So you’re new to the idea of an open relationship. The thing many couples seek when they think about exploring non-monogamy is finding a way to pursue this relationship model that protects their couplehood. “How can we explore while keeping our relationship safe?” The truth is… You can’t. No relationship is safe from conflict, and if that conflict is irreconcilable, all relationships are at risk of ending. Monogamy doesn’t protect your relationship from conflict or termination any more than non-monogamy will, and the sooner you’re able to accept this, the easier time you’ll have moving forward. Just remember that the people you’re having relationships with should WANT to be there, voluntarily and of their own free will.
To many couples exploring non-monogamy, the model that seems the safest early in this journey is the triad. They’re looking for a single bisexual woman that will date both of them at the same time. To newbies, this seems to make sense because they think that dating together will mean everything will be equal. Their thoughts are that everyone will have equal attention from the new woman, everyone will be equally satisfied and having hot sex and no one will feel threatened or have negative feelings, right? Unfortunately, that is not the case when people put this idea into practice. Humans are messy and have lots of emotions, and while experiencing these emotions is normal and healthy, how we express them sometimes isn’t. Relationships where a couple is seeking a third are labeled by the polyamory community at large as “Unicorn Hunting” and unfortunately, unicorn hunters have a well-deserved reputation for being highly likely to be very toxic and full of problems. What seemed like a good idea to these newbies on paper is actually a really bad idea in practice.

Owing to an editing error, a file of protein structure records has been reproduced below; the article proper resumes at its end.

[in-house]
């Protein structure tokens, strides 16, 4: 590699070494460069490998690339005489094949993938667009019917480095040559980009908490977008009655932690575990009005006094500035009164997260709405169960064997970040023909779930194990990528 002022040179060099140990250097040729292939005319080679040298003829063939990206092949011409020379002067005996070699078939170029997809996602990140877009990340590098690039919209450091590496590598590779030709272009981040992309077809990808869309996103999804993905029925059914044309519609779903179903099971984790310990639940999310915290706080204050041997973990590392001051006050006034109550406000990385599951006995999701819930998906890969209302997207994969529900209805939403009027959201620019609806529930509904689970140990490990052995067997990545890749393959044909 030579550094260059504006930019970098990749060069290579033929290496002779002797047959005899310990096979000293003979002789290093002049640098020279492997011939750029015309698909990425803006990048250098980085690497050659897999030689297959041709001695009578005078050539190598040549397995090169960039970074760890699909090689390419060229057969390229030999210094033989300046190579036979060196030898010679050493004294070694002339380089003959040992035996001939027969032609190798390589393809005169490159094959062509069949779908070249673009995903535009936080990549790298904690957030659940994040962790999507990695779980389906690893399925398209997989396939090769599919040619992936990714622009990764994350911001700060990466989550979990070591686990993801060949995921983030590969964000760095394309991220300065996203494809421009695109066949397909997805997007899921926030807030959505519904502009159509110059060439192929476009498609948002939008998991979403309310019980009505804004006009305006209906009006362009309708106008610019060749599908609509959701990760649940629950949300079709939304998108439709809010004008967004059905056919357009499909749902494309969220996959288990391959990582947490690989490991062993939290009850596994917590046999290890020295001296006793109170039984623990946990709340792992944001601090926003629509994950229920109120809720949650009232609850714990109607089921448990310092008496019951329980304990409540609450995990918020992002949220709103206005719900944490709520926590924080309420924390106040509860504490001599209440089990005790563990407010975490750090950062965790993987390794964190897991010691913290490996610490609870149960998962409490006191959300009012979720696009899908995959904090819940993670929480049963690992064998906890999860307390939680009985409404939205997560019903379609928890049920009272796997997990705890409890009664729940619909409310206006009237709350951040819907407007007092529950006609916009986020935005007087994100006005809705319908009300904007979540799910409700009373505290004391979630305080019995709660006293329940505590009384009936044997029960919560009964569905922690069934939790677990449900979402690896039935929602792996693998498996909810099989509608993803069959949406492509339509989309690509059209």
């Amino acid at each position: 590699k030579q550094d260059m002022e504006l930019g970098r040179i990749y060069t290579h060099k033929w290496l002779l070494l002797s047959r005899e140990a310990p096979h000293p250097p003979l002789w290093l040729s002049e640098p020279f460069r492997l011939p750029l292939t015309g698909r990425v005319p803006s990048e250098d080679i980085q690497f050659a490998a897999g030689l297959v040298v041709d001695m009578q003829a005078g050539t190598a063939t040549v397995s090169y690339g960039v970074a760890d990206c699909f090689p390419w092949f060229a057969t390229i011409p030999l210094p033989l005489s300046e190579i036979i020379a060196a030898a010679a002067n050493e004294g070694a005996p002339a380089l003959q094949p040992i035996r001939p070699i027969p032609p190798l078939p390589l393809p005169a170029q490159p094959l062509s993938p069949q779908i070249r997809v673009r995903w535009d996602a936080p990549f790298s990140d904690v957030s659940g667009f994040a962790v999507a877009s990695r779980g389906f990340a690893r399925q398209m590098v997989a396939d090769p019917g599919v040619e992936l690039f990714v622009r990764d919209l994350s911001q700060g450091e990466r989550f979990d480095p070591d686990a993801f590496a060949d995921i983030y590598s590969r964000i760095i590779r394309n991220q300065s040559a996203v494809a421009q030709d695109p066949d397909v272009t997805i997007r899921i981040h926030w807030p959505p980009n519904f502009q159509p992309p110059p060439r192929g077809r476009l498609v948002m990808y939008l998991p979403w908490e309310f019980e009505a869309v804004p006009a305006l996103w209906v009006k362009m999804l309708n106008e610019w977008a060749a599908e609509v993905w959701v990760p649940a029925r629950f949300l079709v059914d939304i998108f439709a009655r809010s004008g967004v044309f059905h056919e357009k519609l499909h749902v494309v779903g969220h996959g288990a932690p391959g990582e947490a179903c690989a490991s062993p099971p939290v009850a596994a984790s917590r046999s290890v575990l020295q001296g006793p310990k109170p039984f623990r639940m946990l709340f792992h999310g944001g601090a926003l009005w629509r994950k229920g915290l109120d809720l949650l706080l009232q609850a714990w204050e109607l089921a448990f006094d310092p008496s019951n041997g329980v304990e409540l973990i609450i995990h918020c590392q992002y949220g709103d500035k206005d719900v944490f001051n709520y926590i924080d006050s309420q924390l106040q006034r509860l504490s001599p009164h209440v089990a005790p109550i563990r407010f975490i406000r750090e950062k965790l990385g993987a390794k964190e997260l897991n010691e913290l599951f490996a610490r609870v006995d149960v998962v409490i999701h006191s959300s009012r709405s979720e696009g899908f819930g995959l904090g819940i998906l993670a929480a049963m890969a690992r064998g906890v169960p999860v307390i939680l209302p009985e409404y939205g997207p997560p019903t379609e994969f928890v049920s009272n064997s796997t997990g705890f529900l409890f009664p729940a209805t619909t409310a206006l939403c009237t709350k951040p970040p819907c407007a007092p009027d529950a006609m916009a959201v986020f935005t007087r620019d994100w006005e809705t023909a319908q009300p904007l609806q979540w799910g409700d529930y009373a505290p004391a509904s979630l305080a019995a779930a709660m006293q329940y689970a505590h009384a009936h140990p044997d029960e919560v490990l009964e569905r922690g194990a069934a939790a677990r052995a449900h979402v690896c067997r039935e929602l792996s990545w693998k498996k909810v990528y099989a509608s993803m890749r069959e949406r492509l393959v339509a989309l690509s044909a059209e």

As a community, we strongly encourage couples entering the world of non-monogamy to do some research and set a waiting period to read and learn and discuss before you dive into dating. Our best advice to you is to read the links below, check out some of the books available on the subject, and choose to date separately. Even if your hope is to find a person who will eventually feel comfortable dating both of you, dating separately is the best way to ensure that happens naturally and in a healthy way.
If you need in-person guidance for exploring this model, there is a free Houston Polyamory Peer Discussion Group that meets on Mondays at 7:00 pm at The Montrose Center, which also offers LGBTQ and SOGI-affirming individual therapy and couples, triads and any other relationship configuration counseling both with insurance and on a sliding scale.
On top of all that, these mythical women that couples are seeking aren’t called unicorns just because they’re rare… Remember that Unicorns don’t actually exist. Statistically speaking, your odds of finding “the one” woman for both of you are non-existent. Don’t believe me? Here’s more information: Polyamory and Statistics, or “Why Haven’t We Found Our Third Yet?” by emanix
- Looking for a Third: A Discussion About Unicorn Hunting™ – By Angel Kalafatis
- So, somebody called you a Unicorn Hunter?– By David Noble
- The Tropes and Troubles With Unicorn Hunting (video) – By Kale
- Unicorn Hunting 101 – By Andre Laroussini
- More than Two: A Practical Guide to Ethical Polyamory by Franklin Veaux
- The Ethical Slut, Third Edition: A Practical Guide to Polyamory, Open Relationships, and Other Freedoms in Sex and Love by Janet W. Hardy and Dossie Easton
- Opening Up: A Guide to Creating and Sustaining Open Relationships by Tristan Taormino (Author)